I've noticed that in life, almost all my success derives from exceeding in the moment rather than the long-term. I give very good presentations, but I don't plan very good presentations. I teach good classes but I don't design good curriculums. I'll write a six-page article in a few hours' notice, but I've had books languish for years. I deal with acute crises better than chronic problems. I'm great at poker and pool, horrible at bridge and chess. I aced all my week-to-week assignments in graduate school, but I was terribly late with my class projects, and I can't even make a dent in my dissertation. In military terms, I'm a good tactician but a horrible strategist.
I think this is why I don't like strategy games much even though I like the logistics of combat RPGs. I like battles, not campaigns. CRPGs are rarely about long-term strategy; you mostly have to worry about the foe in front of you right now, whom you can almost always defeat with the resources in your backpack. With strategy games, it's not enough to win the battle. You have to be conserving units, developing resources in your bases, plotting four or five moves ahead. You have a human or computer enemy who constantly tries to defeat you, so you can't do what you'd do in a CRPG by taking time out, resting and healing, and grinding to develop characters.
|The opening screens.|
The fusion of strategy games and CRPGs was inevitable, and thus inevitable that I would have to play them. I managed to get out of Romance of the Three Kingdoms and Bandit Kings of Ancient China by complaining that they weren't "RPG enough," but I can't make that same claim about Sword of Aragon, which has leveling for both heroes and units, equipment, and a main quest. I have no excuse for skipping this one.
I was at least happy to see that Sword of Aragon is not about the Lord of the Rings character but a kingdom of that name (though not the region of Spain). The story is unusually detailed and personal for a strategy game: the player has just inherited the throne of Aladda, former capital of the western realm of the Aragonian Empire. The former king, the player's father, was a famous knight who reclaimed Aladda from monsters but tragically fell to a band of orcs. Now, the orcs are threatening the land, and it's up to the player, newly crowned, to repel them. After that, his goal is to realize his father's dream of re-uniting the kingdoms of Aragon into a vast empire.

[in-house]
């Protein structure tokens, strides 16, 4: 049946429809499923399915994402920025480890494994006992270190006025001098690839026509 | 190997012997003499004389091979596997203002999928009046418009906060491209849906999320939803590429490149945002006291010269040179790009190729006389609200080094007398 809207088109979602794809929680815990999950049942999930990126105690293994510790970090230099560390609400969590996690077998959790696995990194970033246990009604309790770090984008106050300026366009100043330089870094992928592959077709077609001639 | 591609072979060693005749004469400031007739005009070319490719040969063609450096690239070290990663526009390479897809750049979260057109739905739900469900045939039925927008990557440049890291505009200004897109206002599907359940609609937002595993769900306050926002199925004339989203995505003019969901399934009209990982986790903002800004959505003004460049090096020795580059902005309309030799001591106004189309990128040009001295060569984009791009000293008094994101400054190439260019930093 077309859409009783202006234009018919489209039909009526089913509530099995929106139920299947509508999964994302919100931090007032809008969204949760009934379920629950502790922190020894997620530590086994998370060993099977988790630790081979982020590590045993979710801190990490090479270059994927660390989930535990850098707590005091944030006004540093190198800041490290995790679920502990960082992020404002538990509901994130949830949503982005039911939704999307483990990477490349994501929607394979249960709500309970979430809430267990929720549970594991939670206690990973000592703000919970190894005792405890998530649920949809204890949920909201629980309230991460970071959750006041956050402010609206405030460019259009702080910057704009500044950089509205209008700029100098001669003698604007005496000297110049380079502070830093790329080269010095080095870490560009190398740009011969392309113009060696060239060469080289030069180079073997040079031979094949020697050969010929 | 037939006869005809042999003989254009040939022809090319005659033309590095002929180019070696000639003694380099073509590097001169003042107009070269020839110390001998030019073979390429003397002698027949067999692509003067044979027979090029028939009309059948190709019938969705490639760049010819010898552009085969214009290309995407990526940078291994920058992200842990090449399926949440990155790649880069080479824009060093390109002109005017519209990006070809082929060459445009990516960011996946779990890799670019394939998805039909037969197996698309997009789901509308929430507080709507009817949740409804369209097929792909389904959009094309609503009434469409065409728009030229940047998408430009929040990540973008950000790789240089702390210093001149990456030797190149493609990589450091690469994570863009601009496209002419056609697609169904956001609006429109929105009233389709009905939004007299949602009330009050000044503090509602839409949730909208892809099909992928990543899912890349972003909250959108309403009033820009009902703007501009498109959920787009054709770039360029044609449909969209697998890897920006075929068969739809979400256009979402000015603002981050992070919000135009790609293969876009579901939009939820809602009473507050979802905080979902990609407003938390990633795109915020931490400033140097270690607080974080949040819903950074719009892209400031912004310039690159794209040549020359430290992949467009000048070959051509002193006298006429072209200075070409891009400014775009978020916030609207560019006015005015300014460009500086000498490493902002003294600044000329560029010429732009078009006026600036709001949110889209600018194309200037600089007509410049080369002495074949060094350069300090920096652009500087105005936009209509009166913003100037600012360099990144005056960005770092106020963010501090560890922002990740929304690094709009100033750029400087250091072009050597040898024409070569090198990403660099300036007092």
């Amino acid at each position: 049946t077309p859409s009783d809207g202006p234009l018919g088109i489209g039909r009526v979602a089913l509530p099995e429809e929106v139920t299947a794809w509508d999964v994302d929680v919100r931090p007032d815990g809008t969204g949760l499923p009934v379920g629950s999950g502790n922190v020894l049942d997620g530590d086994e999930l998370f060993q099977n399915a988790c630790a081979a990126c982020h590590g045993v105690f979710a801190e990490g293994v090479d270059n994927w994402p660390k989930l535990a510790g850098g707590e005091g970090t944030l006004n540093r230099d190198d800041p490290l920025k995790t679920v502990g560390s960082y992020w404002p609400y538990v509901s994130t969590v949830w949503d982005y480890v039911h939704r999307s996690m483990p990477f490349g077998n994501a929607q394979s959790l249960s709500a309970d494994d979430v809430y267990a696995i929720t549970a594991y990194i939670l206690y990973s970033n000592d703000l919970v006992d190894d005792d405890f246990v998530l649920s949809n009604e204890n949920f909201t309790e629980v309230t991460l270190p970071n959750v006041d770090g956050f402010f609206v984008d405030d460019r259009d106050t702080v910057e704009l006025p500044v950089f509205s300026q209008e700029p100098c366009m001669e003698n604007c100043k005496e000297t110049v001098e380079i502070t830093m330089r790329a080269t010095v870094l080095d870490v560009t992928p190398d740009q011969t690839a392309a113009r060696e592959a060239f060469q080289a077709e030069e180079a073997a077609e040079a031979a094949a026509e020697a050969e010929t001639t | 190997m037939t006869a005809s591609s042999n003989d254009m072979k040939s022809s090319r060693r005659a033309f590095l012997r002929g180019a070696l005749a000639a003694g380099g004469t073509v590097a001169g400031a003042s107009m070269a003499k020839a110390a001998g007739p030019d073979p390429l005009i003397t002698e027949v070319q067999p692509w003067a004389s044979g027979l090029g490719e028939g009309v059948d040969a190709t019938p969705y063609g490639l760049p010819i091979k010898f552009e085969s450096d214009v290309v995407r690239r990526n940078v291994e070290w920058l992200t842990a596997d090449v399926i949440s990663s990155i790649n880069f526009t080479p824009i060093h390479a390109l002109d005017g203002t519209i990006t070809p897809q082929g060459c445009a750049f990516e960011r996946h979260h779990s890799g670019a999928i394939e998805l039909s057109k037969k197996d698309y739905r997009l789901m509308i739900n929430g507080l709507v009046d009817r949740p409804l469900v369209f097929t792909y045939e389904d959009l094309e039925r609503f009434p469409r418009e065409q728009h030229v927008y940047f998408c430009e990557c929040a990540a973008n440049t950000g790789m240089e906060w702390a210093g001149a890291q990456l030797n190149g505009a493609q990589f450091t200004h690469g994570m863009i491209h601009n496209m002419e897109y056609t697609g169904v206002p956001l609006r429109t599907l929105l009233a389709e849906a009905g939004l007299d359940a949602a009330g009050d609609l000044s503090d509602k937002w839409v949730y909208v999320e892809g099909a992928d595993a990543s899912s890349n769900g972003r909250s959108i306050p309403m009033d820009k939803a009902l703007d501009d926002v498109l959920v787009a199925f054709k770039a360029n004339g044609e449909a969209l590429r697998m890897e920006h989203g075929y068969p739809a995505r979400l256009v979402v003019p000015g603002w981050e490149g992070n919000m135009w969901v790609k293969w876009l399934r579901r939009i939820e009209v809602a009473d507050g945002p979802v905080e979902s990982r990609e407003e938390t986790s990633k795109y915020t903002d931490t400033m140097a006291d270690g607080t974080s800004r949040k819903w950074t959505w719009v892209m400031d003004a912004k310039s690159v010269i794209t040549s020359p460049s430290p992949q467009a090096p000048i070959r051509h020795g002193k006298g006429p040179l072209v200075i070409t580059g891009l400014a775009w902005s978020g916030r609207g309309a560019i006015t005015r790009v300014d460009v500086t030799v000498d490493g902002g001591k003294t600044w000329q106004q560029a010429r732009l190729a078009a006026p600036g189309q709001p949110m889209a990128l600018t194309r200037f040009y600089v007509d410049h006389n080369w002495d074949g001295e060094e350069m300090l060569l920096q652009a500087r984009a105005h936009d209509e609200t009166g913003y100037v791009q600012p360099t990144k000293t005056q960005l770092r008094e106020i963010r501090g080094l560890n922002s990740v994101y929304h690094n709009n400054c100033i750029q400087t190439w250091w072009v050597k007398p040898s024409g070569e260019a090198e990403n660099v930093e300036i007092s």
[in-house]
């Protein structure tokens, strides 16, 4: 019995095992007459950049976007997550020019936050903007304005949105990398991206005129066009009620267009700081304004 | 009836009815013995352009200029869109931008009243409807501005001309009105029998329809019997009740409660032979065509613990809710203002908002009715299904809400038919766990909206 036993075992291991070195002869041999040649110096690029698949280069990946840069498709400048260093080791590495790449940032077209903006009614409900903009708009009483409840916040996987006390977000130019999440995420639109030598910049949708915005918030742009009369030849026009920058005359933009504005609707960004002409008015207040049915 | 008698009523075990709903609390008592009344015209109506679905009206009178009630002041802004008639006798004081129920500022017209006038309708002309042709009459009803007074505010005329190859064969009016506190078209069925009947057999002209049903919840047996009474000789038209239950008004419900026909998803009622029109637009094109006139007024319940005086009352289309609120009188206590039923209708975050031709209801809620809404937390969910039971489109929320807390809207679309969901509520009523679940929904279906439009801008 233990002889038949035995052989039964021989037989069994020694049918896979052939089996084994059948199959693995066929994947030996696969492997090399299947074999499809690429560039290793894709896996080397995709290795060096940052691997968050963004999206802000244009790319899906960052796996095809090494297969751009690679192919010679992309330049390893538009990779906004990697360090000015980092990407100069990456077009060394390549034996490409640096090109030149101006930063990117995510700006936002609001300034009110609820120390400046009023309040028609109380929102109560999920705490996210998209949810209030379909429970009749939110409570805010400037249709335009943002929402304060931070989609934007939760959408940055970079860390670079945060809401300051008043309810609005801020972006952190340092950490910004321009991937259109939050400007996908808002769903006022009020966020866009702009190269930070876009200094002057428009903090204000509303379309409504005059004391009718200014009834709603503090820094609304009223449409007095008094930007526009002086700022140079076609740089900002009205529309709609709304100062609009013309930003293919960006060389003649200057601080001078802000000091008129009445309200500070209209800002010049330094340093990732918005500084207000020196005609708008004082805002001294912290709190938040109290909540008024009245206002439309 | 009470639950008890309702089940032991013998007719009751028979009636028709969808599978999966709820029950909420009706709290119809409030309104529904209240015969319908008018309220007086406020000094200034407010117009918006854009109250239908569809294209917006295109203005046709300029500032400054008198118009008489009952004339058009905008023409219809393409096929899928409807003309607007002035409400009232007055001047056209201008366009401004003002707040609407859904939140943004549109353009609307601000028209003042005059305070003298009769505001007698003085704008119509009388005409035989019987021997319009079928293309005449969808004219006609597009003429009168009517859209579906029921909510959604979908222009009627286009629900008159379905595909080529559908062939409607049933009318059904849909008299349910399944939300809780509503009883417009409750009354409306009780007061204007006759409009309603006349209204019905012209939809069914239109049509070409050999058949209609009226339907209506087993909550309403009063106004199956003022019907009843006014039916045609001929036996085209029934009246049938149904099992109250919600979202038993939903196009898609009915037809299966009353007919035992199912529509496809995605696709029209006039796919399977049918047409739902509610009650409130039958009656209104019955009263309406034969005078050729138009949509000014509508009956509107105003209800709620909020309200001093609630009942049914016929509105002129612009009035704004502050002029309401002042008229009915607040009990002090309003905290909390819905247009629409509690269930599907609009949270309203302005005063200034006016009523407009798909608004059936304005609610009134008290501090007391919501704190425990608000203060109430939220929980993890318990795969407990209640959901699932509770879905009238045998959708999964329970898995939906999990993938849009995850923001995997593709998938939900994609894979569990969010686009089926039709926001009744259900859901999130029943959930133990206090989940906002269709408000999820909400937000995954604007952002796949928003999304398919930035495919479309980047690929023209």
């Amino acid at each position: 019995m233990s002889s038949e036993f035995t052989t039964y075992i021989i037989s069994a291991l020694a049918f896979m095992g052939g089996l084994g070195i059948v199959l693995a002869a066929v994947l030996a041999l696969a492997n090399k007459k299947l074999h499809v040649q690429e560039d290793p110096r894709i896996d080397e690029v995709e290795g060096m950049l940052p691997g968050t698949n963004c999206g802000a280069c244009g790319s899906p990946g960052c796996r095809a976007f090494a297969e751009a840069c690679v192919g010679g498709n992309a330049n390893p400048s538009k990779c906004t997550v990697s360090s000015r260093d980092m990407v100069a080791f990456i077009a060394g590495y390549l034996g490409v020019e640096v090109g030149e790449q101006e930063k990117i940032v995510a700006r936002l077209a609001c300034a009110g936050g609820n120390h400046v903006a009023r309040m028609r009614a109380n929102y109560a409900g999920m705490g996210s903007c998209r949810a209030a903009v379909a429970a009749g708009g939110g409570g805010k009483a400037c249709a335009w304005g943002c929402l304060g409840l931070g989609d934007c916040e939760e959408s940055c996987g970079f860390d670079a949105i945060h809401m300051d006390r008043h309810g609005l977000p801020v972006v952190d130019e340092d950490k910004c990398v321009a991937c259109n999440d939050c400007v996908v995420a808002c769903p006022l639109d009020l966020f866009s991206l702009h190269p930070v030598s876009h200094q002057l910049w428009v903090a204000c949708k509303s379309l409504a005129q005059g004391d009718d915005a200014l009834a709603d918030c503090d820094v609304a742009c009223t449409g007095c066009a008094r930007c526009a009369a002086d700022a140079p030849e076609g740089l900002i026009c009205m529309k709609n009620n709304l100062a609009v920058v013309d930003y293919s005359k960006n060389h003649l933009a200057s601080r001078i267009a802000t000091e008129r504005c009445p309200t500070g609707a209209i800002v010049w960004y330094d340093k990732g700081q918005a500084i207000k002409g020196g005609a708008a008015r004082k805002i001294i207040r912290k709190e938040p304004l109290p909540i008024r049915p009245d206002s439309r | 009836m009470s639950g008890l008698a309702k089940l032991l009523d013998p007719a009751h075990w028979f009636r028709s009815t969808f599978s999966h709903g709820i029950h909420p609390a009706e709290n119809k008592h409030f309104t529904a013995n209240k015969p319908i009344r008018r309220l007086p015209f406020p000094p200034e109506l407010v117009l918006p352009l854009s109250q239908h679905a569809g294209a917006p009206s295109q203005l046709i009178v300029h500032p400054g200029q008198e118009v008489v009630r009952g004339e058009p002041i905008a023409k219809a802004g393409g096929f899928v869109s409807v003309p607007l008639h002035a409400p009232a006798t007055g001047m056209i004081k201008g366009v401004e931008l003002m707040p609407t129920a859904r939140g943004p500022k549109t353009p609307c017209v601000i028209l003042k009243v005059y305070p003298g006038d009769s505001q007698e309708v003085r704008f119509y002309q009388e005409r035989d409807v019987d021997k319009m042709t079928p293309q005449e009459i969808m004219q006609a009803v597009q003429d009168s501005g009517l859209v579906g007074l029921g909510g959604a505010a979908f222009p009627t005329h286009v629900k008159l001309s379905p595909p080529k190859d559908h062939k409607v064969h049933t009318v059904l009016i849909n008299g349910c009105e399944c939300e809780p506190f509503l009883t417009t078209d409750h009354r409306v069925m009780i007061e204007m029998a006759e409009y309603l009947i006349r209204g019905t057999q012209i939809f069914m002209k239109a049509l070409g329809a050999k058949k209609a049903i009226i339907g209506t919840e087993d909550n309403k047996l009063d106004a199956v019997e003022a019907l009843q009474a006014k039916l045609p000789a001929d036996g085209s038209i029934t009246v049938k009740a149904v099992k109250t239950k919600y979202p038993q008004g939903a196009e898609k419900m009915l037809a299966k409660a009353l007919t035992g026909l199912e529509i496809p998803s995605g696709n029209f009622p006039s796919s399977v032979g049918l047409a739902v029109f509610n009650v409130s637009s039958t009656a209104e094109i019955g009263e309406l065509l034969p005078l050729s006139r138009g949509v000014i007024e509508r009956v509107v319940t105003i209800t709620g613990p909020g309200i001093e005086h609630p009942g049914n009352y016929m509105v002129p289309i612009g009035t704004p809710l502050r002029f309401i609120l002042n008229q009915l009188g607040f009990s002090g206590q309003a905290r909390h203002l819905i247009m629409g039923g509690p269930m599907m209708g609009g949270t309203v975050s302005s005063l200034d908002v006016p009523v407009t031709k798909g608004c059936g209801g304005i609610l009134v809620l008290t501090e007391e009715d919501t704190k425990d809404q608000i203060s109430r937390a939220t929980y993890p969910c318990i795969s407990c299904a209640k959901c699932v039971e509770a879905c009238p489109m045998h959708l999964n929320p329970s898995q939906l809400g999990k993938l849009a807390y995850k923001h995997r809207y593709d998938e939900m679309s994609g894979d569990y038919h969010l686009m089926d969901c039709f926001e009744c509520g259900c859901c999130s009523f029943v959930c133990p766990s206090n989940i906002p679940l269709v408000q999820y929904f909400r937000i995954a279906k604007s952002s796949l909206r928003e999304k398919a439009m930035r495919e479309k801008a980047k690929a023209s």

|The young king starts at Level 4.|
The only choices at the outset are the character's name and class: warrior, knight, ranger, priest, or mage. I followed PetrusOctavianus's advice and decided to try a ranger. The game then asks whether you want to go with the "standard units"; if you do, it assigns you a few NPCs and battalions. If not, you start with more gold but have to purchase your allies. I went with the standard units for my first game. I was assigned a warrior, another ranger, a priest, a mage, a company of 30 spearmen, a company of 40 javelin warriors, and a company of 30 bowmen. Each has their own allotment of equipment, hit points, armor class, movement speed, and attack ratings. The hero characters all have names beginning with the letter of their class, which makes it easy to tell who's who.
|My initial army.|
Like most advanced strategy games, there are enough statistics and options to confound Napoleon. In addition to all the stats for each army, we have a host of stats for each city (fortunately, I only have one to start with), including the morale, loyalty, health, tax rate, trade surplus or deficit, and weather. There are separate production, tax, and resource figures for all kinds of natural resources, like agriculture, lumber, mining, manufacturing, and commerce--all of which can be "developed" for a fee. You can conscript civilians from each city into an army, which I suppose affects the morale and loyalty, and you can levy higher taxes to raise money in a pinch.